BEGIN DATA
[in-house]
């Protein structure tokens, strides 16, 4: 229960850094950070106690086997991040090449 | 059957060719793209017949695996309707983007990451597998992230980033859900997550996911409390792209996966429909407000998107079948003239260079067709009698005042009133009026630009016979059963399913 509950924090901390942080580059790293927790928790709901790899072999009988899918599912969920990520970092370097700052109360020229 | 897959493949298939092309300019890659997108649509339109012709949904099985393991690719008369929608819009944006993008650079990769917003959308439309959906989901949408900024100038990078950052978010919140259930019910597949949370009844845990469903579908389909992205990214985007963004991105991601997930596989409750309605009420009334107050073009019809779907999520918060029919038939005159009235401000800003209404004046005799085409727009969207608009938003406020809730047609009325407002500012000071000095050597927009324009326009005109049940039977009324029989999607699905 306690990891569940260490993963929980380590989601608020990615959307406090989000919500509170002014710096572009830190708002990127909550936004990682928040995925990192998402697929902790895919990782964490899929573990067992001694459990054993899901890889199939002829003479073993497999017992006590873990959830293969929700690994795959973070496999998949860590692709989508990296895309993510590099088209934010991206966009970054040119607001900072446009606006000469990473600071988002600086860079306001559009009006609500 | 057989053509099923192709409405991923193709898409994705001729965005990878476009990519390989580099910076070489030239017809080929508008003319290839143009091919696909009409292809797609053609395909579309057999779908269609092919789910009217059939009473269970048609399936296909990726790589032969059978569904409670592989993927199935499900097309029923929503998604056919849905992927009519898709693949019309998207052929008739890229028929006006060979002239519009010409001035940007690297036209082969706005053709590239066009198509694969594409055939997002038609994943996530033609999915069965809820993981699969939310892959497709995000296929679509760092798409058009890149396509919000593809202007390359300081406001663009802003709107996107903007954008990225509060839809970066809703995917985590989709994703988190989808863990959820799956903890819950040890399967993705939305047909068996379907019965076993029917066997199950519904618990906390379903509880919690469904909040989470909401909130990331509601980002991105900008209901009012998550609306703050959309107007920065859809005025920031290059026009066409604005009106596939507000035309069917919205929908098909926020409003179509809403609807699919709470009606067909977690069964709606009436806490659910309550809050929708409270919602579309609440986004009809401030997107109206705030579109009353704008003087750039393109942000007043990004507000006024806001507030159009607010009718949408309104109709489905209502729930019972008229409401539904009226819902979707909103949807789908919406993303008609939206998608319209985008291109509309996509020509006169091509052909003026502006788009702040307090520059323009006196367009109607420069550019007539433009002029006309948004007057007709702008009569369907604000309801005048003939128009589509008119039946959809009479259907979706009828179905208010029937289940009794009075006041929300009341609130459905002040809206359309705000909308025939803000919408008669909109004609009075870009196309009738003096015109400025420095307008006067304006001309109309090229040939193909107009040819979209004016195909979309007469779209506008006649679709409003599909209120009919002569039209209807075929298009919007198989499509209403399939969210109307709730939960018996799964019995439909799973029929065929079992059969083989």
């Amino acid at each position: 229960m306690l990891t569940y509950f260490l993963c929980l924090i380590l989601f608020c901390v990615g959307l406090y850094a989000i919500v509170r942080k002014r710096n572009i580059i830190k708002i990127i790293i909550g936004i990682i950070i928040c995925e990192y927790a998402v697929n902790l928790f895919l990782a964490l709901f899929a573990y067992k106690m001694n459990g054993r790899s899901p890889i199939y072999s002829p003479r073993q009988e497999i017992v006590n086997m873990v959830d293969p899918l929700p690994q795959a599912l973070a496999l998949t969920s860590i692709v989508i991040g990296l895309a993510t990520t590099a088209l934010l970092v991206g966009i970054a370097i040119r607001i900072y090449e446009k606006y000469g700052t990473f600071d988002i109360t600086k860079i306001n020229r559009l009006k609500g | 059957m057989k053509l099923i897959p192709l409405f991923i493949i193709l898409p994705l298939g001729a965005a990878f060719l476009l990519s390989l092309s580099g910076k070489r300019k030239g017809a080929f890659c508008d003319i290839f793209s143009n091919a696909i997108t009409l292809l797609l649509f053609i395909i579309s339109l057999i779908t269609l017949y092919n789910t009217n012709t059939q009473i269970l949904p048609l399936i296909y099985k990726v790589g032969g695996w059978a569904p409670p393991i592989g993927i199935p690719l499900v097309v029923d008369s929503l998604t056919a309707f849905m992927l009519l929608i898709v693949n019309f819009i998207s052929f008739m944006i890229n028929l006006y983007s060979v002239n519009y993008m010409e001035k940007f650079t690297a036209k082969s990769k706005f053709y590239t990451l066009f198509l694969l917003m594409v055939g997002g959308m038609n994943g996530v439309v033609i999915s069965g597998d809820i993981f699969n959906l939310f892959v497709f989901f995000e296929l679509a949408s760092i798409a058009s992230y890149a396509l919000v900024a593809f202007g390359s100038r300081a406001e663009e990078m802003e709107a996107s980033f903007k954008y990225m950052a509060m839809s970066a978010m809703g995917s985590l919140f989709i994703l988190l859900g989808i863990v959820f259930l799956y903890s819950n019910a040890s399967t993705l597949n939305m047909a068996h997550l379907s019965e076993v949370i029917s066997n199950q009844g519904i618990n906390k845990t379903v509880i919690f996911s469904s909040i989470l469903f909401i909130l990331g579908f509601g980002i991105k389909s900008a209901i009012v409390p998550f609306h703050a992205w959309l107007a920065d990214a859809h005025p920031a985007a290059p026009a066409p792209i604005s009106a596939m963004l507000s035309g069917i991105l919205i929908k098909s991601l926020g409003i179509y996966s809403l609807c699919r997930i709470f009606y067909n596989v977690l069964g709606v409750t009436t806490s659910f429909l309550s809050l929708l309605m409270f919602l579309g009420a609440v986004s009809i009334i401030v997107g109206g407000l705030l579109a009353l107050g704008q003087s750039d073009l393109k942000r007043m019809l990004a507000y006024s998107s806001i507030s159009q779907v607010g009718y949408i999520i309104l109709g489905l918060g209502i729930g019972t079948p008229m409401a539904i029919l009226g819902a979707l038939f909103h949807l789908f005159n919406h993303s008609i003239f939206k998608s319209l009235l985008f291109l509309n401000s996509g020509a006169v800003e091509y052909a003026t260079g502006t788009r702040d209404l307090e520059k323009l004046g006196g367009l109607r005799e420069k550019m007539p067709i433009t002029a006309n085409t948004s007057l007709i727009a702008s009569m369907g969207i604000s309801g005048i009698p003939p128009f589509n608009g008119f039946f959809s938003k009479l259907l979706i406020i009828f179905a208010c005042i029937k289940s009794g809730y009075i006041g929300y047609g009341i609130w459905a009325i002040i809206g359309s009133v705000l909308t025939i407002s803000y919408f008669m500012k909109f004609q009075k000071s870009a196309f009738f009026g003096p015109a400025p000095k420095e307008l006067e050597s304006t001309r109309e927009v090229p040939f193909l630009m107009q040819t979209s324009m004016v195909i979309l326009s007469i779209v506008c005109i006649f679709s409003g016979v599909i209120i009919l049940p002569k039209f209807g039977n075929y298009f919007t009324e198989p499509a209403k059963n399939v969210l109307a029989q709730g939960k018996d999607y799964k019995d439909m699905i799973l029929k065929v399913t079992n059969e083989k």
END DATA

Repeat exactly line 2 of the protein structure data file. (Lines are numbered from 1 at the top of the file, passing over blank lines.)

């Protein structure tokens, strides 16, 4: 229960850094950070106690086997991040090449 | 059957060719793209017949695996309707983007990451597998992230980033859900997550996911409390792209996966429909407000998107079948003239260079067709009698005042009133009026630009016979059963399913 509950924090901390942080580059790293927790928790709901790899072999009988899918599912969920990520970092370097700052109360020229 | 897959493949298939092309300019890659997108649509339109012709949904099985393991690719008369929608819009944006993008650079990769917003959308439309959906989901949408900024100038990078950052978010919140259930019910597949949370009844845990469903579908389909992205990214985007963004991105991601997930596989409750309605009420009334107050073009019809779907999520918060029919038939005159009235401000800003209404004046005799085409727009969207608009938003406020809730047609009325407002500012000071000095050597927009324009326009005109049940039977009324029989999607699905 306690990891569940260490993963929980380590989601608020990615959307406090989000919500509170002014710096572009830190708002990127909550936004990682928040995925990192998402697929902790895919990782964490899929573990067992001694459990054993899901890889199939002829003479073993497999017992006590873990959830293969929700690994795959973070496999998949860590692709989508990296895309993510590099088209934010991206966009970054040119607001900072446009606006000469990473600071988002600086860079306001559009009006609500 | 057989053509099923192709409405991923193709898409994705001729965005990878476009990519390989580099910076070489030239017809080929508008003319290839143009091919696909009409292809797609053609395909579309057999779908269609092919789910009217059939009473269970048609399936296909990726790589032969059978569904409670592989993927199935499900097309029923929503998604056919849905992927009519898709693949019309998207052929008739890229028929006006060979002239519009010409001035940007690297036209082969706005053709590239066009198509694969594409055939997002038609994943996530033609999915069965809820993981699969939310892959497709995000296929679509760092798409058009890149396509919000593809202007390359300081406001663009802003709107996107903007954008990225509060839809970066809703995917985590989709994703988190989808863990959820799956903890819950040890399967993705939305047909068996379907019965076993029917066997199950519904618990906390379903509880919690469904909040989470909401909130990331509601980002991105900008209901009012998550609306703050959309107007920065859809005025920031290059026009066409604005009106596939507000035309069917919205929908098909926020409003179509809403609807699919709470009606067909977690069964709606009436806490659910309550809050929708409270919602579309609440986004009809401030997107109206705030579109009353704008003087750039393109942000007043990004507000006024806001507030159009607010009718949408309104109709489905209502729930019972008229409401539904009226819902979707909103949807789908919406993303008609939206998608319209985008291109509309996509020509006169091509052909003026502006788009702040307090520059323009006196367009109607420069550019007539433009002029006309948004007057007709702008009569369907604000309801005048003939128009589509008119039946959809009479259907979706009828179905208010029937289940009794009075006041929300009341609130459905002040809206359309705000909308025939803000919408008669909109004609009075870009196309009738003096015109400025420095307008006067304006001309109309090229040939193909107009040819979209004016195909979309007469779209506008006649679709409003599909209120009919002569039209209807075929298009919007198989499509209403399939969210109307709730939960018996799964019995439909799973029929065929079992059969083989």